Lessons Learned From Brooke Candy’s Saturn Return
“I have learned to operate from a place of pure unconditional love.”
Photography by Bananas Clarke. Styling by Jamie-Maree Shipton. Donnika Wears Top + Gloves by Stefan Kartchev, Latex pants by Paula Canovas del Vas; Brooke Wears Underwear by Dick International.
One minute and nine seconds into Grimes’s music video for “Genesis,” a creature clad in a pink swimsuit emerges from the ocean, fiercely wielding what appears to be a samurai sword. She proceeds to walk the streets of LA, swinging hot pink braids and stomping in the highest platform creepers the world had ever seen while not tripping on Molly. She proceeds to dance it out in the desert, sunlight glimmering as it catches her sheet metal bodysuit. This, my friends, was the arrival of Brooke Candy, who in the years since 2012 has made a name for herself through a transgressive approach to music and and personal style—her early work, from her first release “Das Me” to her first major EP “Opulence,” helped to usher in a new era of feminist, queer-friendly hip hop paired with cyberpunky, Tumblr-ready visuals. Her fearless, independent outlook has lead her on a journey toward taking control of her own image, and ultimately trying her hand at directing—“I Love You,” a film she helmed as part of Porn Hub's ‘Visionaries Director’s Club’ series, was inspired both by “Deepthroat” and “The Holy Mountain.”
Fast forward to her latest track, “Oomph,” the video for which dropped late last week. The look and musical vibes are punkier, but her spirit has stayed the same, as she comes full circle back to the desert doing donuts in a vintage Cadillac dressed like a pimped out femme Donald Trump in drag. It’s the same energy stylist Jamie-Maree Shipton harnessed for this editorial, celebrating her sex positivity, power and fearless sense of freedom. We spoke to the artist over email on her her way from Shanghai to Tokyo about the evolution of her sound, her game-changing aesthetic and lessons learned from her Saturn return.
Are you still in Hong Kong? What brought you to that part of the world? I know you’ve probably been all over—does travel still excite you?
Lol I was never actually in Hong Kong. I was in Seoul, Shanghai, and now Tokyo. I’m actually typing this interview while shooting an editorial for ID Japan. It’s all so exciting. Honestly all I want to do with my life is travel and make art. I have trouble staying in the same place for too long. My dream is to meet my soulmate and travel with them all over the world going on adventures and having sex and having fun.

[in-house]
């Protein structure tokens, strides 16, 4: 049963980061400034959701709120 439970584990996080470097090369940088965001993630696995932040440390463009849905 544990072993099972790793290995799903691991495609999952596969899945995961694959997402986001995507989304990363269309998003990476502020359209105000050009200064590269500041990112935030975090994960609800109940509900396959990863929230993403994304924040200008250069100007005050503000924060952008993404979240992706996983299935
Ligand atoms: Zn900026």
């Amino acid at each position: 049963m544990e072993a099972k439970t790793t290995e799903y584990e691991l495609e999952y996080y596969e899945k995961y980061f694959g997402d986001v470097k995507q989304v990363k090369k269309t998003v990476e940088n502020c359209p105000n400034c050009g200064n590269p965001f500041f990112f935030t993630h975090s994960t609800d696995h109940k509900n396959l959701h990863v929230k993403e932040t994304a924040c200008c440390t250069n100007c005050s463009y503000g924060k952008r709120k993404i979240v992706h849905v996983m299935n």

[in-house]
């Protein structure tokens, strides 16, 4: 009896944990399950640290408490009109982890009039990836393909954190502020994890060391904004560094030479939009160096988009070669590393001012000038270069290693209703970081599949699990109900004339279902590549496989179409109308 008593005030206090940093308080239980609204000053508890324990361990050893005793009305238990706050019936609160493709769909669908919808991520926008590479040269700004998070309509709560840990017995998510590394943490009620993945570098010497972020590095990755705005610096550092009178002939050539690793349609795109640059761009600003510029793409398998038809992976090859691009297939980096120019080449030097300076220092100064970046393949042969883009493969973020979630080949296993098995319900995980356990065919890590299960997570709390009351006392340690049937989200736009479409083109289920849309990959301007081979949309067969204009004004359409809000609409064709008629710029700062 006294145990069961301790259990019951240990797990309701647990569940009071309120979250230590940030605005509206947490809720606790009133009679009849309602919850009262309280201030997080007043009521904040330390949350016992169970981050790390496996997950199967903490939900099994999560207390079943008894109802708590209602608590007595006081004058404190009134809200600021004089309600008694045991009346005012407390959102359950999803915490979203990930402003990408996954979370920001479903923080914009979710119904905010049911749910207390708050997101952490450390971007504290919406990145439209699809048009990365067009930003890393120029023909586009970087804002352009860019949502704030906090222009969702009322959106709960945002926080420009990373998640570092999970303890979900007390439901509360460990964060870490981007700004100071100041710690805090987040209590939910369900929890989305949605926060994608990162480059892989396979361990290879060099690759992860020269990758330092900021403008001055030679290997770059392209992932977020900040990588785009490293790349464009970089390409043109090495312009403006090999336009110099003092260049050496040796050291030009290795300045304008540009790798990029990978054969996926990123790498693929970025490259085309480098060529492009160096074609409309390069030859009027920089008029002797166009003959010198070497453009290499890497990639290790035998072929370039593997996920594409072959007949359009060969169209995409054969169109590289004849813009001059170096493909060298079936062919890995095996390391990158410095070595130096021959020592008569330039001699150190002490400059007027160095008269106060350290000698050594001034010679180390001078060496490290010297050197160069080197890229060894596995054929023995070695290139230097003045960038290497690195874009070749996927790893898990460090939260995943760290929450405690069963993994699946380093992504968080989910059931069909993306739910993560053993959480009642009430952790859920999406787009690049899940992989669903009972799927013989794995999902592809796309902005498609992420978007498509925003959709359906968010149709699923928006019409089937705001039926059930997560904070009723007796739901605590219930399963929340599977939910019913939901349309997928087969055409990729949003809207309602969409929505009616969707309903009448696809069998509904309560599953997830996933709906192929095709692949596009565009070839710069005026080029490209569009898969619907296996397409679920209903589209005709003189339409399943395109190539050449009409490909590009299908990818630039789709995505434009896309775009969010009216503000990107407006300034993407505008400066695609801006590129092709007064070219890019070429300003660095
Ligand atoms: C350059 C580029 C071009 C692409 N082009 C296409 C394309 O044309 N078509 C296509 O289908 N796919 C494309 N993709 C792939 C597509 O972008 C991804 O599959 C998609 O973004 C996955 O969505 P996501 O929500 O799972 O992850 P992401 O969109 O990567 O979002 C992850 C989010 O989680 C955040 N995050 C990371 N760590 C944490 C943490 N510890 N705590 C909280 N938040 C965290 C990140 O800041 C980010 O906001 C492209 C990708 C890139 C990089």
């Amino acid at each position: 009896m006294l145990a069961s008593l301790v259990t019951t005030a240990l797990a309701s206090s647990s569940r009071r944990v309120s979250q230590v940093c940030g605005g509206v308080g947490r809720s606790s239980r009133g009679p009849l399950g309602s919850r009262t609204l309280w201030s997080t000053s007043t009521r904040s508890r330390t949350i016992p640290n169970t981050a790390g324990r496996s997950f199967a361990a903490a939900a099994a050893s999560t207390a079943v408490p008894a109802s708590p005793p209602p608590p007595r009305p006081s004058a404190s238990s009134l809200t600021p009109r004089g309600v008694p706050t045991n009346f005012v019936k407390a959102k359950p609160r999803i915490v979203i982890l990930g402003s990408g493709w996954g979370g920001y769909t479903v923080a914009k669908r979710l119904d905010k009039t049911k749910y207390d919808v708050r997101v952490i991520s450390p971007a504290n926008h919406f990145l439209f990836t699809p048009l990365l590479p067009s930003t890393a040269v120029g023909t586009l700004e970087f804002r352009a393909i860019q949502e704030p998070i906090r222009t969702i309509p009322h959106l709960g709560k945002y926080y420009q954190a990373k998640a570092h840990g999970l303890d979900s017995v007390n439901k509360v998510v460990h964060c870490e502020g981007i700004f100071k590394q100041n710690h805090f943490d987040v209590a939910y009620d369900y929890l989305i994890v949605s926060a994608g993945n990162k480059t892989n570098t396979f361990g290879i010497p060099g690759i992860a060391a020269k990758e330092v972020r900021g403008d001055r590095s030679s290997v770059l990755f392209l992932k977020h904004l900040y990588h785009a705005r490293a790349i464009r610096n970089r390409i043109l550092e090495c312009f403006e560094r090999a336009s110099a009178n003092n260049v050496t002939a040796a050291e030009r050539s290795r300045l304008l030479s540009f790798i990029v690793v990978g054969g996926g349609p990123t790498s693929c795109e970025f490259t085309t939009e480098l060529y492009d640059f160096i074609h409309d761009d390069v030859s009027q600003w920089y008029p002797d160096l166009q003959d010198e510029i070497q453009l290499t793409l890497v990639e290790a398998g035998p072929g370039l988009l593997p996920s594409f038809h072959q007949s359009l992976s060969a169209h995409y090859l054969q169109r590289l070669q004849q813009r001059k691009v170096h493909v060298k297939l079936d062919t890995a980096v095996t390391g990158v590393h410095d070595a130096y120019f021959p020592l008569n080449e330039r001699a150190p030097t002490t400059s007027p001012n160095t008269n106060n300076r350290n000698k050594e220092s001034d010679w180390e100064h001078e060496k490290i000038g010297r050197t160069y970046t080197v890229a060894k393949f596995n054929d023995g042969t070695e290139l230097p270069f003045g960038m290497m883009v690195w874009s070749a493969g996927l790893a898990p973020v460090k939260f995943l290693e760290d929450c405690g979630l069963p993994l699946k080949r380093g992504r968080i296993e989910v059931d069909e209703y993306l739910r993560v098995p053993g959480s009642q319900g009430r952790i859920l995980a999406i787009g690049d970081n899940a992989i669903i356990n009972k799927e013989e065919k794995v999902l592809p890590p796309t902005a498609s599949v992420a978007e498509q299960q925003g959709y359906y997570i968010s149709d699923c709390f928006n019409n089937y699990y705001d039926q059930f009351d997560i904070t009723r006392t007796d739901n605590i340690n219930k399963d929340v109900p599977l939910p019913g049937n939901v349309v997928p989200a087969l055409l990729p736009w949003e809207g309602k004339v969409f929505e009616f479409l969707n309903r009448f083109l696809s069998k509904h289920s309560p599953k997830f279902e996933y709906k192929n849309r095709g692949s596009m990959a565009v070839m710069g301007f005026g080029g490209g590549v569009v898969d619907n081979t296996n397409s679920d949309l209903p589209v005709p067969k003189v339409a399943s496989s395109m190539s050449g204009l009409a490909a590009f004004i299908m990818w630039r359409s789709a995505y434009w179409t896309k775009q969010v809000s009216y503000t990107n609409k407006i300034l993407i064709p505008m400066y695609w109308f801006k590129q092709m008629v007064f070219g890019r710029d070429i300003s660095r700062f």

How has your sound evolved since you first started?
I think it’s come full circle. When I started my sound was kind of punk in a sense, it was rap but it was rowdy and had a solid message. I think I’m back at that place now especially with “My Sex” and “Nuts” and some other music I’m putting out very soon and I’m super excited about it.
Do you feel that the creative shifts you’ve experienced have impacted your aesthetic outlook and the way you approach fashion? Has that approach changed over time?
I just dress however I want, whenever I want, based on my mood and how I’m feeling. Certain things at different times will definitely inspire me to change my hair color or makeup or clothing style, but I find that as I get older (I’m 29 hehe) my goal is to simplify my looks and look more chic.
Over the years, your output has been grounded in a super strong visual world. Do you feel that visuals are a crucial aspect of your work?
I think we live in a society where visuals are what captivate and hold the listeners attention, so yes from that perspective they’re a crucial aspect of getting people to listen to my music. Other than that I just really really enjoy directing and creating the visual content you see within my work. It’s my true passion, more than music and more than fashion. Directing and aesthetic creative direction is my purpose in life.
Tell me a little bit about your feelings on directing videos and films, especially “I Love You” for PornHub, and how your thoughts on stepping into such a male dominated space.
Directing is my passion. From the concept, to editing, to the finished project, I get a lot of joy and fulfillment from the process. Directing “I Love You” was important to me because it was a completely new space to explore creativity and I OBVIOUSLY love sex lol. Porn is missing sensuality and an element of passion and purity so injecting my perspective was something I felt was necessary to do to help the evolution of sex and love within our species.
I read in your interview with Noisey in September that you’re just nearing the end of your Saturn return. I’m turning 30 in May and can DEFINITELY relate to what you said about questioning everything and trying to figure out your higher purpose. What have you learned? What lessons are you taking with you into 2019?
That I’m super grateful to be able to get to do what I do, to not take anything to seriously because to me nothing matters and nothing is real. [I have learned to] operate from a place of pure unconditional love :)